• The BRICS STI Framework Program has been endorsed aiming to support excellent research on priority areas, which can be addressed by a multinational approach. The initiative facilitates cooperation among the researchers and institutions from the BRICS countries[5]
  • The ICMR-INDIAB Study is an ongoing nationwide cross-sectional, door-to-door survey conducted in adults of either gender, aged ≥20 years and above from all 29 States, National Capital Territory of New Delhi, and 2 union territories, namely Chandigarh and Pondicherry, in the mainland of India in a phased manner. The primary objectives of the study are to determine the prevalence of diabetes mellitus and prediabetes in India by estimating the state-wise prevalence of the same and to compare the prevalence rates in urban and rural areas across the country[6]
  • The ICMR-Task Force on Tribal TB was conducted to estimate the burden of TB among the tribal population and develop an innovative health system model to strengthen TB control in India. We assessed the situation and suggested methods for improvement in the real-world setting to the stakeholders in 20 States of India[7]
  • The Global Fund (GFTAM) implementation research initiatives in India have supported finding solutions to specific issues affecting health status of the study population. We assessed the problems faced by patients seeking care at Medical colleges in Puducherry and demonstrated how could these be resolved.[8]

In recent months, doctors, researchers, engineers, and scientists from all fields of knowledge around the world have worked together tirelessly to confront the coronavirus outbreak with an unprecedented spirit of collaboration. A team of Chinese and Australian researchers published the first genome of the new virus, and the genetic map was made freely available for access by researchers worldwide.[9] The virus has since been sequenced in excess of 3000 times, charting both the original genome and its mutations. The much-needed vaccine would not be possible without this research.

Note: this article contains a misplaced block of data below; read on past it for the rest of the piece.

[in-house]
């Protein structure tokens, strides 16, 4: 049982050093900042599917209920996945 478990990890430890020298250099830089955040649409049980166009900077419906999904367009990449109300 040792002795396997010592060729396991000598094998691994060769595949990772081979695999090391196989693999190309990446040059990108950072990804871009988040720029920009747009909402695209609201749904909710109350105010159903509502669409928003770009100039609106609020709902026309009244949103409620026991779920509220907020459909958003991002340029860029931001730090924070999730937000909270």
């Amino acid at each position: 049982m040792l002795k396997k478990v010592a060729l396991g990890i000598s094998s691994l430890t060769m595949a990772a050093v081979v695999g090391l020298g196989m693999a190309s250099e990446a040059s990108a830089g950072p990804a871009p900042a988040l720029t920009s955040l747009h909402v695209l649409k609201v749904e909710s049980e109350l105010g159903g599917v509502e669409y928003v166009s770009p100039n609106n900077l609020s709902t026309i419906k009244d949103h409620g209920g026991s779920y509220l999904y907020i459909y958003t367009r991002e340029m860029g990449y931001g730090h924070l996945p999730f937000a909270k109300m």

In today's fast-paced world, we need to foster mutually beneficial partnerships to encourage creativity, leverage experience, and maximize resources that can help to solve various health issues. By looking for partnerships and collaborating externally, research organizations are able to innovate much quickly and create solutions to prevalent health problems. There is strength in numbers. We learn more, and faster, together – and the pandemic is underscoring the critical role of international collaboration on the frontiers of science and technology.

  References Top

Nyström ME, Karltun J, Keller C, Andersson Gäre B. Collaborative and partnership research for improvement of health and social services: Researcher's experiences from 20 projects. Health Res Policy Syst 2018;16:46.  Back to cited text no. 1
Purty AJ. Reflections for research capacity development in India. Natl Med J India 2008;21:263.  Back to cited text no. 2
Emmons KM, Viswanath K, Colditz GA. The role of transdisciplinary collaboration in translating and disseminating health research: Lessons learned and exemplars of success. Am J Prev Med 2008;35:S204-10.  Back to cited text no. 3
NIH Roadmap-Affiliated Initiative. Available from: https://www.niehs.nih.gov/funding/grants/announcements/roadmap. [Last accessed on 2021 Apr 16].  Back to cited text no. 4
BRICS STI FP Response to COVID-19 Global Pandemic. Available from: http://brics-sti.org/. [Last accessed on 2021 Apr 16].  Back to cited text no. 5
Anjana RM, Pradeepa R, Deepa M, Datta M, Sudha V, Unnikrishnan R, et al. The Indian Council of Medical Research-India Diabetes (ICMR-INDIAB) study: Methodological details. J Diabetes Sci Technol 2011;5:906-14.  Back to cited text no. 6
Thomas BE, Thiruvengadam K, Raghavi S, Rani S, Vetrivel S, Rao VG, et al. Understanding health care-seeking behavior of a tribal population in India among those with presumptive Tb symptoms. PLoS One 2021;16: e0250971.  Back to cited text no. 7
Stalin P, Manikandan M, Antony V, Murugan N, Singh Z, Kisku KH, et al. Identifying and addressing factors contributing to pretreatment loss to follow-up of tuberculosis patients referred for treatment from Medical Colleges in Pondicherry: An implementation research. Indian J Community Med 2020;45:27-31.  Back to cited text no. 8
[PUBMED]  [Full text]  
Naqvi AA, Fatima K, Mohammad T, Fatima U, Singh IK, Singh A, et al. Insights into SARS-CoV-2 genome, structure, evolution, pathogenesis and therapies: Structural genomics approach. Biochim Biophys Acta Mol Basis Dis 2020;1866:165878.  Back to cited text no. 9